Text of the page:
Now that you’ve found the perfect plant(s), it’s time to get them acclimated to their new home! A pot with drainage holes is always recommended, especially for succulents. Many plants don’t like their roots to be sitting in soggy soil, which is why a drainage hole is best. If you have a hanging planter that doesn’t have a drainage hole, you can fill the bottom few inches of the pot with small rocks. I recommend using ⅝ inch river rock, which can be found at most greenhouses. The size of the pot is also important-- try to find a pot that is about the same size as the pot you bought it in from the nursery (or just a bit bigger). Roots like to be contained and snug without too much soil around to make the soil too wet.
When repotting your plant, I also recommend using a soil that has nutrients in it. There are many different brands, but make sure it’s a potting soil rather than just dirt from your backyard. After your plant is potted, give it a good drink of water and it should be ready for it’s new spot in your home!
Step 4: Figuring out a Weekly Watering Schedule
Looking back on my first few plants that I had years ago, one of the biggest reasons why they didn’t thrive was because I had a very inconsistent watering schedule. I watered them occasionally and thought they would be fine.
Since then, I’ve developed a weekly watering schedule that fits about 75% of my plants. There’s truly not a one-size-fits-all approach to watering plants, so this goes back to the point of knowing what your plants need! Saturday is my plant watering day. I water all of my plants except for a few succulents, my cactus, and snake plant (these plants like to be watered less frequently). If you’re not sure if your plant needs to be watered, stick your finger in the soil about 1-2 inches. If the soil seems dry, it's time to water it. Too much water is the #1 reason why houseplants die!
Each plant variety requires a different amount of water and care, but a good rule of thumb to follow is to water it until you see water begin to trickle out into the saucer. You’ll quickly learn which plants can take more or less water each week and which ones can wait to be watered less often.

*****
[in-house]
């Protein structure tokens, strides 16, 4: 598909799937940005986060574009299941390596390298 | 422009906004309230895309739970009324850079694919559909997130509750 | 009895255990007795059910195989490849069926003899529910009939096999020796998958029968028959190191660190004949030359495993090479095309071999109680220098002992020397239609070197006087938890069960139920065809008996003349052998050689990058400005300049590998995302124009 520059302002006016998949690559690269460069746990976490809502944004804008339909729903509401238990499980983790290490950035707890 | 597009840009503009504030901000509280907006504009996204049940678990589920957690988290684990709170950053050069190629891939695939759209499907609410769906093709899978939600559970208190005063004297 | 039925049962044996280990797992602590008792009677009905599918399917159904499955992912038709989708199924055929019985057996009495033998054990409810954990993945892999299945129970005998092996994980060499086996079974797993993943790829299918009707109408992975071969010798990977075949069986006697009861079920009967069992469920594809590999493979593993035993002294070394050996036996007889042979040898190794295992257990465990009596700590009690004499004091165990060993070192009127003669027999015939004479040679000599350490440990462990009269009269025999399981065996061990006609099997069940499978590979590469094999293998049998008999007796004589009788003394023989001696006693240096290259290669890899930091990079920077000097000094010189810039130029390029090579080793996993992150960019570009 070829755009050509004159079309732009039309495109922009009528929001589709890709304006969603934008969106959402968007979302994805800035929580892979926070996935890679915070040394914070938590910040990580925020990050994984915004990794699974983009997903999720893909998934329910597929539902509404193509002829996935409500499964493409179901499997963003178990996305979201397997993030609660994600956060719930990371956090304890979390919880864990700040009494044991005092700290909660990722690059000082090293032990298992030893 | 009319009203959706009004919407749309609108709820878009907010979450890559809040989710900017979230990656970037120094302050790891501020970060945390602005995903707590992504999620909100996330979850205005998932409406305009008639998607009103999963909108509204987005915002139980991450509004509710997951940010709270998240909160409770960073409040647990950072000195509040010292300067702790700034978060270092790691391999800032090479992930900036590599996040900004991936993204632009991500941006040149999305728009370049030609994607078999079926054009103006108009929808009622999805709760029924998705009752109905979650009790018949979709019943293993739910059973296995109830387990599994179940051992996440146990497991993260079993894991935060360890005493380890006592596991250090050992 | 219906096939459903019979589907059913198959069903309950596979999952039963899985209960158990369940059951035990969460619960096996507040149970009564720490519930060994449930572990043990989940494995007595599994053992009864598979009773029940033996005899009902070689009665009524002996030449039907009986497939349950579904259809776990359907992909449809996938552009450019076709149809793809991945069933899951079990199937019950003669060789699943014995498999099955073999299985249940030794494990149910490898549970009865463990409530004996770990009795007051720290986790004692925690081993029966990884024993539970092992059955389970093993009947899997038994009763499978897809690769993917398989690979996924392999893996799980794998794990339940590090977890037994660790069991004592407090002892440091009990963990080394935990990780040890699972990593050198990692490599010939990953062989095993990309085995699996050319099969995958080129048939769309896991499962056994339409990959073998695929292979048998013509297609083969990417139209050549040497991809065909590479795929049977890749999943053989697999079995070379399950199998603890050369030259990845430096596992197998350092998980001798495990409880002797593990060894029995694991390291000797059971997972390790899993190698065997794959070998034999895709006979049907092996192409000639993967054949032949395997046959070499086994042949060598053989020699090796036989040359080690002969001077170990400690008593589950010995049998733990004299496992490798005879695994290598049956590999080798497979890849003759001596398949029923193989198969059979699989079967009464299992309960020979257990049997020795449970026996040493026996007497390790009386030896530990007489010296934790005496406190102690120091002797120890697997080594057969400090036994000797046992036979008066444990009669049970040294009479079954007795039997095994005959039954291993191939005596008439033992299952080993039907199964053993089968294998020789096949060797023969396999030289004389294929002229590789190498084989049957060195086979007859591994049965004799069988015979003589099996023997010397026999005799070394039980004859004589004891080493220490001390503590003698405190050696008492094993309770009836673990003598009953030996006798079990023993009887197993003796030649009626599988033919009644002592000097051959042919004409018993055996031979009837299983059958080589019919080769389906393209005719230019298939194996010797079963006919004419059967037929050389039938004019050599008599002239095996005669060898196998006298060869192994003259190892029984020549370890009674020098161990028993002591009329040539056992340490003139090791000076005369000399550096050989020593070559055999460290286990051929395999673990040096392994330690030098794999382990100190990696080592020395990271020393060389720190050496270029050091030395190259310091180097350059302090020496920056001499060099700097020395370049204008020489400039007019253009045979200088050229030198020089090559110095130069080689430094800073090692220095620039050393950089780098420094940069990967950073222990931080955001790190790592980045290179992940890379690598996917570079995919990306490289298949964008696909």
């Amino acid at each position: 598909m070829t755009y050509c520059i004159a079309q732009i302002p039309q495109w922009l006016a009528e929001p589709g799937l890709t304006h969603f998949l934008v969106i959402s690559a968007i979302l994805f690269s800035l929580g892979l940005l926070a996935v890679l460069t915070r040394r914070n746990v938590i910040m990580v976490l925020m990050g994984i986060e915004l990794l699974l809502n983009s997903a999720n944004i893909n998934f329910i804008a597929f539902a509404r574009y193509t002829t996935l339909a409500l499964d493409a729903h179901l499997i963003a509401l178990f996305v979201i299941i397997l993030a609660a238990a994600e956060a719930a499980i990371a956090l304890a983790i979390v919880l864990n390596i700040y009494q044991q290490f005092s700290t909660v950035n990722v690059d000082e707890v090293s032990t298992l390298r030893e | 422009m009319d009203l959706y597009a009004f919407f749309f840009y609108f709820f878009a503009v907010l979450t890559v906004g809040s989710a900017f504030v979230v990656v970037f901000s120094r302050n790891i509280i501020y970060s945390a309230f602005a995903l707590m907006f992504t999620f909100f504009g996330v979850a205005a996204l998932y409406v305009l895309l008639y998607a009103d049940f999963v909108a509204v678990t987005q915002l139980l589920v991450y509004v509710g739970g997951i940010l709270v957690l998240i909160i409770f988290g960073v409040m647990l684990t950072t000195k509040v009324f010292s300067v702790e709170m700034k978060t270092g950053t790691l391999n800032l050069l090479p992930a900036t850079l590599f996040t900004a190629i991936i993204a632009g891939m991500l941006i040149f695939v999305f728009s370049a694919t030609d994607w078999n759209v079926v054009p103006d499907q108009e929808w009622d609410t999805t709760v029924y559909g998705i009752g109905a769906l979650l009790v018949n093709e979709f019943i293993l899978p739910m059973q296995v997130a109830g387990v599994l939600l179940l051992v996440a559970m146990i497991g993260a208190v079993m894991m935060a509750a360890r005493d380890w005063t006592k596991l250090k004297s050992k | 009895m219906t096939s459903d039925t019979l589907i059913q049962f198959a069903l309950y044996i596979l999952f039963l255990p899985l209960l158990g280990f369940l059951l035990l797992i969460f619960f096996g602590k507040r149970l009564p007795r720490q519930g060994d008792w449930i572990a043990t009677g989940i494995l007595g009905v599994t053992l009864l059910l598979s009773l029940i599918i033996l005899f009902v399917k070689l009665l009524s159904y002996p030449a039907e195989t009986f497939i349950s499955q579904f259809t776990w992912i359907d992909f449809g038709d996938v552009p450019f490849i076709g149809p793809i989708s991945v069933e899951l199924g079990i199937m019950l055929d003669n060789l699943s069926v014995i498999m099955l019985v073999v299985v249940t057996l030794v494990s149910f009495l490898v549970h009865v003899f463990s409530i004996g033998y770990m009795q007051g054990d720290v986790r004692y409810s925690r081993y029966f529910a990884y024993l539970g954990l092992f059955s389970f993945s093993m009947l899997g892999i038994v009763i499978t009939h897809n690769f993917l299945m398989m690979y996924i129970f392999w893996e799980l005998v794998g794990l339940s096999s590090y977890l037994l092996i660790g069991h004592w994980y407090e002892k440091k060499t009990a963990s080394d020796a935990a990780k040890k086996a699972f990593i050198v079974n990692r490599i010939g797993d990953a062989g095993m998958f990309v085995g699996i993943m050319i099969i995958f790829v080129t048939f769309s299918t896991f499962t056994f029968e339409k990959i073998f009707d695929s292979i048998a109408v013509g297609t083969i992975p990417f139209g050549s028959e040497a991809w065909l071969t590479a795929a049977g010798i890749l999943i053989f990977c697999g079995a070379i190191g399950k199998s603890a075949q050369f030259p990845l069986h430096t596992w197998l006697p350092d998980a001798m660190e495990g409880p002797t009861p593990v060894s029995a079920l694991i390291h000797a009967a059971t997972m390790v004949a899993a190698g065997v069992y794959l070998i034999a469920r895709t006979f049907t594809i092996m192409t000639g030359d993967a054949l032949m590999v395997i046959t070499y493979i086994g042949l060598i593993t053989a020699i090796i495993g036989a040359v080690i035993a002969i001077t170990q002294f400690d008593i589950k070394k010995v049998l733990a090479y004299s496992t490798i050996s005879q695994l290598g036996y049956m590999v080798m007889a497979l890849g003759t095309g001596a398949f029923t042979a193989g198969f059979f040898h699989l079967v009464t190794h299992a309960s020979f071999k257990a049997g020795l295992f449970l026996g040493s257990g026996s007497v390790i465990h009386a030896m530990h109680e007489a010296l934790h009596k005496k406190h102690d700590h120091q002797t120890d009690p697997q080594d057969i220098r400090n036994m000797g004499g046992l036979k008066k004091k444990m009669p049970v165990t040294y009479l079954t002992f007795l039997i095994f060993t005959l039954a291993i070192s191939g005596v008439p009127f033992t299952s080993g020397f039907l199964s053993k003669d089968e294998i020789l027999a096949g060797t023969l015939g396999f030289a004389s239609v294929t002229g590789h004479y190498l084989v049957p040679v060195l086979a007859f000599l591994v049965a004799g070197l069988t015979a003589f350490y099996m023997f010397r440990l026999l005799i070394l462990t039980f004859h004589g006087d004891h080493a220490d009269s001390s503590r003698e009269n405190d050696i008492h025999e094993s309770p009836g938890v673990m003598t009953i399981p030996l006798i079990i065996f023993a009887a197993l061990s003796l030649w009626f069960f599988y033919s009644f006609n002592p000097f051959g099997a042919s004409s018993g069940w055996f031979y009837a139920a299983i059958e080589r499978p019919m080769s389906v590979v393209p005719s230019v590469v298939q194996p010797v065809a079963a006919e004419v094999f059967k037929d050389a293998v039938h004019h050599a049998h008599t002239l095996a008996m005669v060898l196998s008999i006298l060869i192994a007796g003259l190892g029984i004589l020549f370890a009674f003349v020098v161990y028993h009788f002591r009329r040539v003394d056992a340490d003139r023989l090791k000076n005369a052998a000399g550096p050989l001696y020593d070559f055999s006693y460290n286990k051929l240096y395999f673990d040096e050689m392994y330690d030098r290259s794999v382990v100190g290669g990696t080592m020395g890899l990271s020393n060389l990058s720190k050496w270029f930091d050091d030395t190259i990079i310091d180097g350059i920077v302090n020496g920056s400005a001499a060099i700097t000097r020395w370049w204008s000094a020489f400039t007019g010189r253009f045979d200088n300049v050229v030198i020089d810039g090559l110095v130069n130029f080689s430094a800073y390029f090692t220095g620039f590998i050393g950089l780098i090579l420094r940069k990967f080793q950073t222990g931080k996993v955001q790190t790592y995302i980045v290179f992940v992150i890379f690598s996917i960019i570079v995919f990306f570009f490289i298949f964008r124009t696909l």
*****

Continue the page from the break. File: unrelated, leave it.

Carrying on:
Step 5: How to Make your Plants Survive AND Thrive!
Keeping your plants healthy and growing is obviously the main goal, right?! When my plants get new leaves or flowers, it’s a sure sign of success! It’s a visible reminder that they are happy and that my care for them is good. In addition to my weekly watering schedule, I also fertilize and prune them as well as clean their leaves and aerate the soil. I do these extra steps about once a month by gathering my plants onto my kitchen table so they're all in one spot and the mess I make from cleaning them up is contained.
Fertilizing- Most plant fertilizers consist of Nitrogen-Phosphorus-Potassium (a N-P-K ratio). Certain plants like higher levels of each of these, but I’ve found that instead of having many different fertilizers, I stick with a basic All-Purpose Plant Fertilizer. Plants don’t need to be fertilized in the winter months since the amount of sunlight doesn’t make them grow as much. Read the back of your specific fertilizer to find out how often to fertilize. The one I use recommends every 7-14 days, so I aim to feed them about every 2 weeks.
Pruning- After I fertilize, I prune the plant by picking off any dried up or yellow leaves. This gives new, healthier leaves room to grow.
Cleaning- Since many indoor houseplants come from tropical locations, they prefer humid air. To help with this, I mist most of my plants with a spray bottle about once a month. This helps to clean any dust that accumulates on the leaves as well as give them an extra boost of moisture. For plants that have larger leaves and aren't as delicate, after I mist them I wipe their leaves with a clean microfiber cloth to get the dust off. This makes a big difference with how vibrant and shiny the leaves look!
Aerate the Soil- The last way I put some extra care into my plants’ growth is by aerating the soil. Oftentimes you’ll notice that the soil becomes clumpy. To help with this, I take a spoon and sift through the top inch of soil, breaking up clumps and making it look more healthy. The also helps the soil to drain more quickly and not get so soggy.